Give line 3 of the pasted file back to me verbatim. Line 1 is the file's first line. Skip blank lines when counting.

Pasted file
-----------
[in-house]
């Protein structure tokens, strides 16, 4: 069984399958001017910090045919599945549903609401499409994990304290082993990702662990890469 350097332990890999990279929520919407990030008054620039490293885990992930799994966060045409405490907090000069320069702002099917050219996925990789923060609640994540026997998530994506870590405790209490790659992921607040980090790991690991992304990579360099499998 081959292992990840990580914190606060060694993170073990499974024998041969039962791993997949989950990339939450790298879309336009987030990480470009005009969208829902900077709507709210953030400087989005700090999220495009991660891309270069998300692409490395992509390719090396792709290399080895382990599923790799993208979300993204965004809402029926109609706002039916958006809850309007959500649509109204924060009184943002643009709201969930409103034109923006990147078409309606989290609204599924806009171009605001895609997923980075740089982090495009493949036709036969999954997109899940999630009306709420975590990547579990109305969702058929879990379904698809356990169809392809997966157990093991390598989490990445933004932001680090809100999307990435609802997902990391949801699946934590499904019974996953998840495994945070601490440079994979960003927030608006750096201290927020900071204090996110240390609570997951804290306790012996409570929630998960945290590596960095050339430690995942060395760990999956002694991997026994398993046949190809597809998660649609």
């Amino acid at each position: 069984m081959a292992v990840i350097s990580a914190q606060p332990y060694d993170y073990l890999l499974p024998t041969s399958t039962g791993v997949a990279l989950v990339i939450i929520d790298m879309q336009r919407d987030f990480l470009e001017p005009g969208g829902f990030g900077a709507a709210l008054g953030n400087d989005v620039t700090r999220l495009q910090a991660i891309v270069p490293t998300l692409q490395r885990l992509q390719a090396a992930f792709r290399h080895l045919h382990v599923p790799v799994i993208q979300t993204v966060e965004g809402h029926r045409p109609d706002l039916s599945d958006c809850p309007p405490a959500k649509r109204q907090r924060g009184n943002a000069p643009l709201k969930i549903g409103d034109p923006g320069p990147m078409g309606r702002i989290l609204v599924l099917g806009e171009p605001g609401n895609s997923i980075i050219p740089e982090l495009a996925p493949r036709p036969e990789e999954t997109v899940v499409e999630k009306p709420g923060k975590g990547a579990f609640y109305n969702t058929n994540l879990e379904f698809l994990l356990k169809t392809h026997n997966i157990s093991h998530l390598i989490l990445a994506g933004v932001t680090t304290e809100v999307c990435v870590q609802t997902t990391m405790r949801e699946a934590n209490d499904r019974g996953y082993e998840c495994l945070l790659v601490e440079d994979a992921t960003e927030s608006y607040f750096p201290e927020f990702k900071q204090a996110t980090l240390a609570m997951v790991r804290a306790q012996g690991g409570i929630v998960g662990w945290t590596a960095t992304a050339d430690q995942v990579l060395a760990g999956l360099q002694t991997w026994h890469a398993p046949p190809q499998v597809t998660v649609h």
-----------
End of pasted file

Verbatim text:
């Amino acid at each position: 069984m081959a292992v990840i350097s990580a914190q606060p332990y060694d993170y073990l890999l499974p024998t041969s399958t039962g791993v997949a990279l989950v990339i939450i929520d790298m879309q336009r919407d987030f990480l470009e001017p005009g969208g829902f990030g900077a709507a709210l008054g953030n400087d989005v620039t700090r999220l495009q910090a991660i891309v270069p490293t998300l692409q490395r885990l992509q390719a090396a992930f792709r290399h080895l045919h382990v599923p790799v799994i993208q979300t993204v966060e965004g809402h029926r045409p109609d706002l039916s599945d958006c809850p309007p405490a959500k649509r109204q907090r924060g009184n943002a000069p643009l709201k969930i549903g409103d034109p923006g320069p990147m078409g309606r702002i989290l609204v599924l099917g806009e171009p605001g609401n895609s997923i980075i050219p740089e982090l495009a996925p493949r036709p036969e990789e999954t997109v899940v499409e999630k009306p709420g923060k975590g990547a579990f609640y109305n969702t058929n994540l879990e379904f698809l994990l356990k169809t392809h026997n997966i157990s093991h998530l390598i989490l990445a994506g933004v932001t680090t304290e809100v999307c990435v870590q609802t997902t990391m405790r949801e699946a934590n209490d499904r019974g996953y082993e998840c495994l945070l790659v601490e440079d994979a992921t960003e927030s608006y607040f750096p201290e927020f990702k900071q204090a996110t980090l240390a609570m997951v790991r804290a306790q012996g690991g409570i929630v998960g662990w945290t590596a960095t992304a050339d430690q995942v990579l060395a760990g999956l360099q002694t991997w026994h890469a398993p046949p190809q499998v597809t998660v649609h």